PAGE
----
Odd that Foursquare, the Location Based Social Network with it roots in Manhattan should strike its first transit deal with the Bay Area Rapid Transit in San Francisco versus the New York Subway system. Is the new location-based social network attracting a narrow demographic of West Coast clique-ish gamers?
Naveen Selvadurai and Dennis Crowley, the co-founders of Foursquare are headquartered in NYC. In August, when Foursquare struck a deal with 8coupons a location-based coupon clipping service for mobile phones - again the focus for Foursquare's coverage was Manhattan.
8Coupons text coupons
When I first reported on Foursquare back in July, I named it one of the Top Ten Location-Based Mobile Social Networks, but the POLL in the same blog only gave Foursquare a 6% popularity rating (losing out to BrightKite with 65% of the votes).
However, Foursquare, like Twitter I believe is creating a groundswell of interest with an inside group of early adopters. While I remember hearing about Twitter three years ago, it took me almost two full years to join the ranks. I think Foursquare's base is scaling similarly (see my blog, "Could the Fiefdom of Foursquare Become The New Twittersphere?"). Like other location-based social networks, a younger demographic will conduct the beta-testing before it actually goes mainstream. The appeal of Foursquare differing from the pack, however is its game-like components.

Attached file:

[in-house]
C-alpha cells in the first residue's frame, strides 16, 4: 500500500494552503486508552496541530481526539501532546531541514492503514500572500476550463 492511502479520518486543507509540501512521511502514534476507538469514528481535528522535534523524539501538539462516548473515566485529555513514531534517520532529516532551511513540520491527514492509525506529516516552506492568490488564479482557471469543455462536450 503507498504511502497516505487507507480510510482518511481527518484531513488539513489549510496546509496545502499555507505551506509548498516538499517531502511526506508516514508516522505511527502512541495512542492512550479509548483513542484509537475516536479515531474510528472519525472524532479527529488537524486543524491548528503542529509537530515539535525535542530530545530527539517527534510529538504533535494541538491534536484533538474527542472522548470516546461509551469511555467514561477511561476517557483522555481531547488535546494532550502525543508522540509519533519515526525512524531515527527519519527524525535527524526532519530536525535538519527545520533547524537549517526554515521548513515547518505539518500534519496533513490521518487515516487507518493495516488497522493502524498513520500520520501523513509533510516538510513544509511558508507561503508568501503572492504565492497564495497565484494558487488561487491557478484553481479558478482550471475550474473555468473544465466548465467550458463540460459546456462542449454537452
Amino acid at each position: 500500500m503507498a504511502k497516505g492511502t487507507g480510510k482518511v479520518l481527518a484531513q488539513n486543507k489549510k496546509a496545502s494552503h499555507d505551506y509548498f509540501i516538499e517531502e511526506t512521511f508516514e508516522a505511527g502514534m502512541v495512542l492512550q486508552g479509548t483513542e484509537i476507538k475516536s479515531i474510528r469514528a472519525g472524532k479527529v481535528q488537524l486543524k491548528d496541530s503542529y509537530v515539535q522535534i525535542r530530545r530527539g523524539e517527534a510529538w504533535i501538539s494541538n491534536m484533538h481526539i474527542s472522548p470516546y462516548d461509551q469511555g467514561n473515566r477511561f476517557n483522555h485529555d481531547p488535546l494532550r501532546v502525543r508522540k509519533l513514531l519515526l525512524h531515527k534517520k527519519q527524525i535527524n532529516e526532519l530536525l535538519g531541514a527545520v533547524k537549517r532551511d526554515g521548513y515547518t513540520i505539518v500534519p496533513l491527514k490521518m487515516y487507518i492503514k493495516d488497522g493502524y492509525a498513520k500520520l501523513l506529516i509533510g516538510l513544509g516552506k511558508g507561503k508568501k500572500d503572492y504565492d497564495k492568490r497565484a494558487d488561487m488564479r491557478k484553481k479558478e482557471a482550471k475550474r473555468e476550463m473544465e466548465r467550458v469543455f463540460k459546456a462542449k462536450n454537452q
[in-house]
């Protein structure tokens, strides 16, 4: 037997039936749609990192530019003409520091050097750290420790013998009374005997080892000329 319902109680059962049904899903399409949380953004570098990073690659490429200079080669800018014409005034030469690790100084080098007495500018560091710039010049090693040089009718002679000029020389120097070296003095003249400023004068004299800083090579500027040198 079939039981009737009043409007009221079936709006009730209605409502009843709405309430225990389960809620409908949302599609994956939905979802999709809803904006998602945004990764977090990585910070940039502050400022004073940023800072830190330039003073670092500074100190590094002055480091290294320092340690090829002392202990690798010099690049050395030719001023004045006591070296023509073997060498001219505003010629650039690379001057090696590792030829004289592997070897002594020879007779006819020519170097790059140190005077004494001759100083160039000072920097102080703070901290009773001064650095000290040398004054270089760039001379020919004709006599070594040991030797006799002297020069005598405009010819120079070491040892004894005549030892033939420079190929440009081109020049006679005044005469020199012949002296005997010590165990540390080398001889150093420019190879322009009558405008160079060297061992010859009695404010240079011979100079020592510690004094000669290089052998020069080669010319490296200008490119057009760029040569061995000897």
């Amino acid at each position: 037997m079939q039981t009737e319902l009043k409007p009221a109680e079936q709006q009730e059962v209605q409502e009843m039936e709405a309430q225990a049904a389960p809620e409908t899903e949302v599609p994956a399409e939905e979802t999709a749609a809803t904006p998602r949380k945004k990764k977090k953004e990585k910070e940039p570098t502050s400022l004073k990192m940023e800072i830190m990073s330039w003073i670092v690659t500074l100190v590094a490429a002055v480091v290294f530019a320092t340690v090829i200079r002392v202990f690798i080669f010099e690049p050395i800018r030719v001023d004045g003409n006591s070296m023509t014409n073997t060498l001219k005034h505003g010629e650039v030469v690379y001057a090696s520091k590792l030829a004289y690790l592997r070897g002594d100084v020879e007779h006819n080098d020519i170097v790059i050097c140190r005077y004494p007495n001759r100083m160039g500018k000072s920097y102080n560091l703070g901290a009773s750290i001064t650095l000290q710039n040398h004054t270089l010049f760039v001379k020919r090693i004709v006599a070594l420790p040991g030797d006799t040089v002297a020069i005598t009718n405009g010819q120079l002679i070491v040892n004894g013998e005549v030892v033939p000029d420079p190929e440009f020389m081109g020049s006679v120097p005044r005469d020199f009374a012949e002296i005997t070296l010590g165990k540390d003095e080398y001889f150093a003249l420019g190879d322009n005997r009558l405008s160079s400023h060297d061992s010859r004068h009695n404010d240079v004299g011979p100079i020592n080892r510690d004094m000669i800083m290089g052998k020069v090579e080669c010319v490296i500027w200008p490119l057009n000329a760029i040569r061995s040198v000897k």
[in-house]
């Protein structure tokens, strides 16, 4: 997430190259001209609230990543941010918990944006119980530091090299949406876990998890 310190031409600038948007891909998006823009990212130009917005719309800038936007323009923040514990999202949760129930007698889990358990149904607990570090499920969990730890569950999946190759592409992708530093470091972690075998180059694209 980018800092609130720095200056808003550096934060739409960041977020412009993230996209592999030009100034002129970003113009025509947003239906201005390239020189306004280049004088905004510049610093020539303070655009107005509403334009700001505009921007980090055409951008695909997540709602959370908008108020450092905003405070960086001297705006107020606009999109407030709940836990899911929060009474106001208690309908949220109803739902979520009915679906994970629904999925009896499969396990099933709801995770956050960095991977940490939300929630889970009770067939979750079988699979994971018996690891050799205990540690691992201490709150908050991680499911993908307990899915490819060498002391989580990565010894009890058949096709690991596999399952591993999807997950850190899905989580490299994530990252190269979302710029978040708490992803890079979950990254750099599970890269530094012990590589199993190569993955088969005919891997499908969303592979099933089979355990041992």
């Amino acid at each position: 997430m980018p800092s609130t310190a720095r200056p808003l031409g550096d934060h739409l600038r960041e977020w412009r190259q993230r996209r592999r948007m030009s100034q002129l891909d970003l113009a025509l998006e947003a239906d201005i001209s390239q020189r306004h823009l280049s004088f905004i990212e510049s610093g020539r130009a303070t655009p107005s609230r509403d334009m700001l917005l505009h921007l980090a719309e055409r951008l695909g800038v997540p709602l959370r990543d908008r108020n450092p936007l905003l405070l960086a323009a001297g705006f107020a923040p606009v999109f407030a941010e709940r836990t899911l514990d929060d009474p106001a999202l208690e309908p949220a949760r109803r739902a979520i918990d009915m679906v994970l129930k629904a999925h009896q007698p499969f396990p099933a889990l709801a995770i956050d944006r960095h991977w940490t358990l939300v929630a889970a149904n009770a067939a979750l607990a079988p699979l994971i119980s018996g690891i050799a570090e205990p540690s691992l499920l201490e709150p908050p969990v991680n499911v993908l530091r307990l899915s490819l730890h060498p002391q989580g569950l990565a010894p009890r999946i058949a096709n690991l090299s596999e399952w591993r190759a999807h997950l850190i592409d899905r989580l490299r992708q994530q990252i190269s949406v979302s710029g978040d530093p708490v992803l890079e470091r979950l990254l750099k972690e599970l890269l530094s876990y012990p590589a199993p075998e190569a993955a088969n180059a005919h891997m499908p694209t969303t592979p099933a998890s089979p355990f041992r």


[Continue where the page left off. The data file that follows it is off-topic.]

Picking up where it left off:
San Francisco is a likely geographic target market to attract the tech-savvy digerati who travel by public transit - or more importantly can convince others to do so! As that is the point of this BART deal. In their formal press release the Bay Area Rapid Transit announced they were proud to be "the first transit agency to partner with the location-based mobile network Foursquare, with the goal of encouraging public transit use."
As prospective Foursquare users check in from different venues (restaurants, theaters), they earn badges and points for conducting different activities, like a "gym rat" badge if you check in 10 times at at work-out center during a 30-day period.
As part and parcel of Foursquare's partnership with BART, train riders can BART badgeearn a Bart-themed badge that can be unlocked as they use the train service throughout the San Francisco Bay Area.
BART will then reward random riders who have logged Foursquare check-ins at BART stations $25 promotional tickets each month for the next three months, starting in November.
"A lot of BART riders are already having fun with this game," said Timothy Moore, BART website manager. "We hope this partnership will encourage them to check out different stations and neighborhoods, and will show people who aren't already BART riders some of the great things to do that are easy to get to on transit."
The timing for a San Francisco partnership of this type made a lot of sense when I realized that Dennis CrowleyCrowley tied the announcement of the BART deal to the Web 2.0 Summit in San Francisco, October 22.
"We're excited about the potential for Foursquare to influence people's actions and decisions beyond things like entertainment, into broader areas, like taking public transit or getting involved in their communities," said Crowley.
I suspect if the Web 2.0 conference was held in Manhattan, perhaps the NY Subway system would have had a shot at being that "ticket to ride."